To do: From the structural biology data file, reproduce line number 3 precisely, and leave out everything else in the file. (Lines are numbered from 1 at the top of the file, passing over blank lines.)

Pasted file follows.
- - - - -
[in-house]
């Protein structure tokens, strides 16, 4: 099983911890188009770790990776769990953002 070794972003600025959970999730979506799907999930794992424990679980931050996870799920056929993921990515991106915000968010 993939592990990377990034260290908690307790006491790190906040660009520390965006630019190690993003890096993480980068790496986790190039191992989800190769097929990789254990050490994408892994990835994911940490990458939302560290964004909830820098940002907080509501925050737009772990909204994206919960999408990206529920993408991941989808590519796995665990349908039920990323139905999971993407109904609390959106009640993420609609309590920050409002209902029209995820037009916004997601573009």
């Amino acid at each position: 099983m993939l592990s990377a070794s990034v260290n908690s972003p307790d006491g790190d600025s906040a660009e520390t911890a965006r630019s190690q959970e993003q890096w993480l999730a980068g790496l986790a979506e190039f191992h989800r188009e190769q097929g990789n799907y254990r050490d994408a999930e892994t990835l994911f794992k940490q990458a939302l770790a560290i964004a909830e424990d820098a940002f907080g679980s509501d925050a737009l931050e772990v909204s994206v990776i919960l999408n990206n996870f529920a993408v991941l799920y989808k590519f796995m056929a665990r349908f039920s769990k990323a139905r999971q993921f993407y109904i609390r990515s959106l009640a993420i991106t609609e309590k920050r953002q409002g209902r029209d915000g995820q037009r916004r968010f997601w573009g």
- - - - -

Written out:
């Amino acid at each position: 099983m993939l592990s990377a070794s990034v260290n908690s972003p307790d006491g790190d600025s906040a660009e520390t911890a965006r630019s190690q959970e993003q890096w993480l999730a980068g790496l986790a979506e190039f191992h989800r188009e190769q097929g990789n799907y254990r050490d994408a999930e892994t990835l994911f794992k940490q990458a939302l770790a560290i964004a909830e424990d820098a940002f907080g679980s509501d925050a737009l931050e772990v909204s994206v990776i919960l999408n990206n996870f529920a993408v991941l799920y989808k590519f796995m056929a665990r349908f039920s769990k990323a139905r999971q993921f993407y109904i609390r990515s959106l009640a993420i991106t609609e309590k920050r953002q409002g209902r029209d915000g995820q037009r916004r968010f997601w573009g």